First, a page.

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Melatonin in Medicinal and Food Plants: Occurrence, Bioavailability, and Health Potential for Humans

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Review

Melatonin in Medicinal and Food Plants: Occurrence, Bioavailability, and Health Potential for Humans

Bahare Salehi et al. Cells.

Abstract

Melatonin is a widespread molecule among living organisms involved in multiple biological, hormonal, and physiological processes at cellular, tissue, and organic levels. It is well-known for its ability to cross the blood-brain barrier, and renowned antioxidant effects, acting as a free radical scavenger, up-regulating antioxidant enzymes, reducing mitochondrial electron leakage, and interfering with proinflammatory signaling pathways. Detected in various medicinal and food plants, its concentration is widely variable. Plant generative organs (e.g., flowers, fruits), and especially seeds, have been proposed as having the highest melatonin concentrations, markedly higher than those found in vertebrate tissues. In addition, seeds are also rich in other substances (lipids, sugars, and proteins), constituting the energetic reserve for a potentially growing seedling and beneficial for the human diet. Thus, given that dietary melatonin is absorbed in the gastrointestinal tract and transported into the bloodstream, the ingestion of medicinal and plant foods by mammals as a source of melatonin may be conceived as a key step in serum melatonin modulation and, consequently, health promotion.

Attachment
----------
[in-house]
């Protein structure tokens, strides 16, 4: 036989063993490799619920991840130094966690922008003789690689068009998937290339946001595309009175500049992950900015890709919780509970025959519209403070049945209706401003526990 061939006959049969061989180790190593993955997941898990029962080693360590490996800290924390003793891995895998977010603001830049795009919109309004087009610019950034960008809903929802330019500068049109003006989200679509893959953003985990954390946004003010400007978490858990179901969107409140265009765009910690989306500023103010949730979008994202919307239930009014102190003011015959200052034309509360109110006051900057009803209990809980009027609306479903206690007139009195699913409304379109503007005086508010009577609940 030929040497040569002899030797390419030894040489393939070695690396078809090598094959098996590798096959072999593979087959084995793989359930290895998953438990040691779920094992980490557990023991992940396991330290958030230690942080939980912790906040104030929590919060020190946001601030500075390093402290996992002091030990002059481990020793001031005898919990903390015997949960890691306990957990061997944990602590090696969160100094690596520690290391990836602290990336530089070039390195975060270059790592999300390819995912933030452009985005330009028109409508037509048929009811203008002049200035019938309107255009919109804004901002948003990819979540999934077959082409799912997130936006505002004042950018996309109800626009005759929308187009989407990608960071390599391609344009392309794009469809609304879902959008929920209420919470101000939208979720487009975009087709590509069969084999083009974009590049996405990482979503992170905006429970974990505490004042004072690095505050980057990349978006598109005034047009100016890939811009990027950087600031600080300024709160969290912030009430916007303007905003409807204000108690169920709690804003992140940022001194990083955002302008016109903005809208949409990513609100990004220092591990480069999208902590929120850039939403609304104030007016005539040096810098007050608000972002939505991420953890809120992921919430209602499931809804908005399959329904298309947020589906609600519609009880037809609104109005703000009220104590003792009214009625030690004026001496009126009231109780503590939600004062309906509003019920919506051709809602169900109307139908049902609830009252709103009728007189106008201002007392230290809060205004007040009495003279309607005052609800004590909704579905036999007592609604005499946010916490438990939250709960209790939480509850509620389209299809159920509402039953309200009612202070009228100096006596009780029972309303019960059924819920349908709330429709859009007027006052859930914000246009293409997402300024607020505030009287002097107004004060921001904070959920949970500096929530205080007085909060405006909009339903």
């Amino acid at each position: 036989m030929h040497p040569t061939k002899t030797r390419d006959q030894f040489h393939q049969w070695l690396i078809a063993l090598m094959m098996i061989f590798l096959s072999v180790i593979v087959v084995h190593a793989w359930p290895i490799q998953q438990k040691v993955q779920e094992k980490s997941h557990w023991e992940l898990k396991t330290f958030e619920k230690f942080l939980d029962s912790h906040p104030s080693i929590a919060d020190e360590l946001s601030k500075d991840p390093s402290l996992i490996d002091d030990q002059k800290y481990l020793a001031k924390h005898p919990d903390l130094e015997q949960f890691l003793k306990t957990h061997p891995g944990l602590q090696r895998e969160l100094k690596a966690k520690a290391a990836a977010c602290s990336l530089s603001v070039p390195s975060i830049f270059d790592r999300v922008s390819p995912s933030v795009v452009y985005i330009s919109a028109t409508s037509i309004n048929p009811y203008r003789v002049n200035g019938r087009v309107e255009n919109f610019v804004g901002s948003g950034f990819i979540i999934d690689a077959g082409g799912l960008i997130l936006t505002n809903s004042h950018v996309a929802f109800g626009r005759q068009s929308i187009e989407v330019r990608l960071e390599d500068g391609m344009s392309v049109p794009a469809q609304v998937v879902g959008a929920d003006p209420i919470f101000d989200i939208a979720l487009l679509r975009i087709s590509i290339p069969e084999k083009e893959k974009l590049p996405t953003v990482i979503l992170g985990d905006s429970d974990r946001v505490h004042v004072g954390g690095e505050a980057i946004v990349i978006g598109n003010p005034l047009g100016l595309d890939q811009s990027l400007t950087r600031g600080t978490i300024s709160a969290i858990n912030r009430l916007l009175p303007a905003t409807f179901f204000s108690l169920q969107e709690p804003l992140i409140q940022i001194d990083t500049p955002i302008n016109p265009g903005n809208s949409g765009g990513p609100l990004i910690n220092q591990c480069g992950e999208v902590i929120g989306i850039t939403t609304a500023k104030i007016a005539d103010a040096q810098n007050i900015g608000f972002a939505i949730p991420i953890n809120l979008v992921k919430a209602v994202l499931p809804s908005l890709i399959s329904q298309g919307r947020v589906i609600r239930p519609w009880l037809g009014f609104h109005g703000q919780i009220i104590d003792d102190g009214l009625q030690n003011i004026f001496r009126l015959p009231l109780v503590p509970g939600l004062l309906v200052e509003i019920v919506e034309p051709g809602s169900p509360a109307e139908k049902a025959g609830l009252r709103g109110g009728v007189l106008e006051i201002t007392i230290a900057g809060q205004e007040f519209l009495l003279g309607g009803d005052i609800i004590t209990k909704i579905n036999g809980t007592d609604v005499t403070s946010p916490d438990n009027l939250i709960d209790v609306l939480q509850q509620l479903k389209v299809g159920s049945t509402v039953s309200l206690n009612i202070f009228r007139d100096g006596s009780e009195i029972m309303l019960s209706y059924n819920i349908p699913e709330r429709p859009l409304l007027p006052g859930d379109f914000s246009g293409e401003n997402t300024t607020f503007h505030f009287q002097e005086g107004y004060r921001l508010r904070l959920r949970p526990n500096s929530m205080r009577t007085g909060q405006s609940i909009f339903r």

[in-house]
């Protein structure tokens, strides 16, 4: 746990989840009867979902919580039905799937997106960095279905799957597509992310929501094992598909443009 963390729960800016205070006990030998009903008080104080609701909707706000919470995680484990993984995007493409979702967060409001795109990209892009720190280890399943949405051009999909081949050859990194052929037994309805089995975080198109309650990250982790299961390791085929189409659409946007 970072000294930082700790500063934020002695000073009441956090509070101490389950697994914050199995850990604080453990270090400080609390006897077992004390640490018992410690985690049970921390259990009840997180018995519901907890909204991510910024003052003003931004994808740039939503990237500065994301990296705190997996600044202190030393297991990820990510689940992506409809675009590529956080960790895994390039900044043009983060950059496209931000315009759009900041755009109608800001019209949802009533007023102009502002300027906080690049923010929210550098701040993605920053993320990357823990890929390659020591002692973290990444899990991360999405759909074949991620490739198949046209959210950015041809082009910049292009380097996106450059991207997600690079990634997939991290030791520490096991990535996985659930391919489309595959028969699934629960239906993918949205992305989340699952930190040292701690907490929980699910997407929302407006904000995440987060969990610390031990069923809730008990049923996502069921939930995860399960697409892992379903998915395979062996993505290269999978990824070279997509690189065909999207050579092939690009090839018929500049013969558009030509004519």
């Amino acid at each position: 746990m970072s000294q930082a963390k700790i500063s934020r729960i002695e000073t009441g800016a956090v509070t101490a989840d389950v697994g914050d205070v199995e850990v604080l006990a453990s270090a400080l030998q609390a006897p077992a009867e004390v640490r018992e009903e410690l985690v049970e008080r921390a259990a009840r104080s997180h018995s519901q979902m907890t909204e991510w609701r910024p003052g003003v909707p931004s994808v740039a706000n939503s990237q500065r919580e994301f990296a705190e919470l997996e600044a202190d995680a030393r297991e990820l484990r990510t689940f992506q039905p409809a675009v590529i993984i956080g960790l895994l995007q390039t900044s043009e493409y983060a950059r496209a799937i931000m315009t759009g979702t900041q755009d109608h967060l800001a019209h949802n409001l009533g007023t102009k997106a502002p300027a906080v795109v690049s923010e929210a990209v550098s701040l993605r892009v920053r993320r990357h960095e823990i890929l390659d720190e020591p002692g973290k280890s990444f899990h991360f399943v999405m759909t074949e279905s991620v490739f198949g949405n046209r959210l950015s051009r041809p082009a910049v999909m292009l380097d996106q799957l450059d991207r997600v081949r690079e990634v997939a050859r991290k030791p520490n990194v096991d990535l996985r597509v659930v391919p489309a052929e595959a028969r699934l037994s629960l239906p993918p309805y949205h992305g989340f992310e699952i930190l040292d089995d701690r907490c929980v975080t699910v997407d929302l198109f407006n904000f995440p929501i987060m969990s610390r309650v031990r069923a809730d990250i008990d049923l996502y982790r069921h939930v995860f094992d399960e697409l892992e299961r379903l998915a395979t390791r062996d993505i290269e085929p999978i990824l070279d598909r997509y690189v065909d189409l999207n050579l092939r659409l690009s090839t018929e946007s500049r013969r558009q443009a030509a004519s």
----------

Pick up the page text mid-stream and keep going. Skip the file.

Keywords: antioxidants; bioactive phytochemicals; herbal remedies; melatonin; nutraceuticals; tryptophan derivatives.

Conflict of interest statement

The authors declare no conflict of interest.

Figures

Figure 1
Figure 1
Chemical structure and mass spectrum of melatonin fragmentation pattern.
Figure 2
Figure 2
Antioxidant cascade of melatonin derivatives in plants. Melatonin can be hydroxylated at different C-atoms (2, 3, 4, 6, 7, β) by subsequent interactions with two hydroxyl radicals. ROS, reactive oxygen species; UVB, ultraviolet B (shortwave) rays.
Figure 3
Figure 3
Comparison of melatonin biosynthetic pathways in plants and humans. AADC, aromatic-l-amino-acid decarboxylase; AANAT, arylalkylamine N-acetyltransferase; ASMT, N-acetylserotonin methyltransferase; COMT, caffeic acid O-methyltransferase; HIOMT, hydroxyindole-O-methyltransferase; SNAT, serotonin-N-acetyltransferase; T5H, tryptamine 5-hydroxylase; TDC, tryptophan decarboxylase; TP5H, tryptophan 5-hydroxylase [61].
Figure 4
Figure 4
The main roles and functions of melatonin in humans.
Figure 5
Figure 5
Interaction of melatonin with oxidizing agents in humans.

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